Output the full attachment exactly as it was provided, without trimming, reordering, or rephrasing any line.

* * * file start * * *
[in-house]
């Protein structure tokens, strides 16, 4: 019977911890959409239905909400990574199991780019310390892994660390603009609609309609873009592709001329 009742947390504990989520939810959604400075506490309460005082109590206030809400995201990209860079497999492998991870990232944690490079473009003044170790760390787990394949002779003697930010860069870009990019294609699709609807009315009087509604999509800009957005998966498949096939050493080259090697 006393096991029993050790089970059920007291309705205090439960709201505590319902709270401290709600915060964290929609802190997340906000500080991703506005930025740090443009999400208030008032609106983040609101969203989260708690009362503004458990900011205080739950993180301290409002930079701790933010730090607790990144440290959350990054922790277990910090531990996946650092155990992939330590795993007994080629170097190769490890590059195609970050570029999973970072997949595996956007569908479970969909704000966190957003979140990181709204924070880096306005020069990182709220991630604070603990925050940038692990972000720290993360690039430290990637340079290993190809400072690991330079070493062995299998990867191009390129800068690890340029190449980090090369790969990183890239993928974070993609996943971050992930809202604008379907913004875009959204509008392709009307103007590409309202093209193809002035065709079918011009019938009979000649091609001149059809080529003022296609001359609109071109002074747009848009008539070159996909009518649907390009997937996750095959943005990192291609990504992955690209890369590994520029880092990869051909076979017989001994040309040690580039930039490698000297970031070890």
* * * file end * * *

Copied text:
[in-house]
């Protein structure tokens, strides 16, 4: 019977911890959409239905909400990574199991780019310390892994660390603009609609309609873009592709001329 009742947390504990989520939810959604400075506490309460005082109590206030809400995201990209860079497999492998991870990232944690490079473009003044170790760390787990394949002779003697930010860069870009990019294609699709609807009315009087509604999509800009957005998966498949096939050493080259090697 006393096991029993050790089970059920007291309705205090439960709201505590319902709270401290709600915060964290929609802190997340906000500080991703506005930025740090443009999400208030008032609106983040609101969203989260708690009362503004458990900011205080739950993180301290409002930079701790933010730090607790990144440290959350990054922790277990910090531990996946650092155990992939330590795993007994080629170097190769490890590059195609970050570029999973970072997949595996956007569908479970969909704000966190957003979140990181709204924070880096306005020069990182709220991630604070603990925050940038692990972000720290993360690039430290990637340079290993190809400072690991330079070493062995299998990867191009390129800068690890340029190449980090090369790969990183890239993928974070993609996943971050992930809202604008379907913004875009959204509008392709009307103007590409309202093209193809002035065709079918011009019938009979000649091609001149059809080529003022296609001359609109071109002074747009848009008539070159996909009518649907390009997937996750095959943005990192291609990504992955690209890369590994520029880092990869051909076979017989001994040309040690580039930039490698000297970031070890």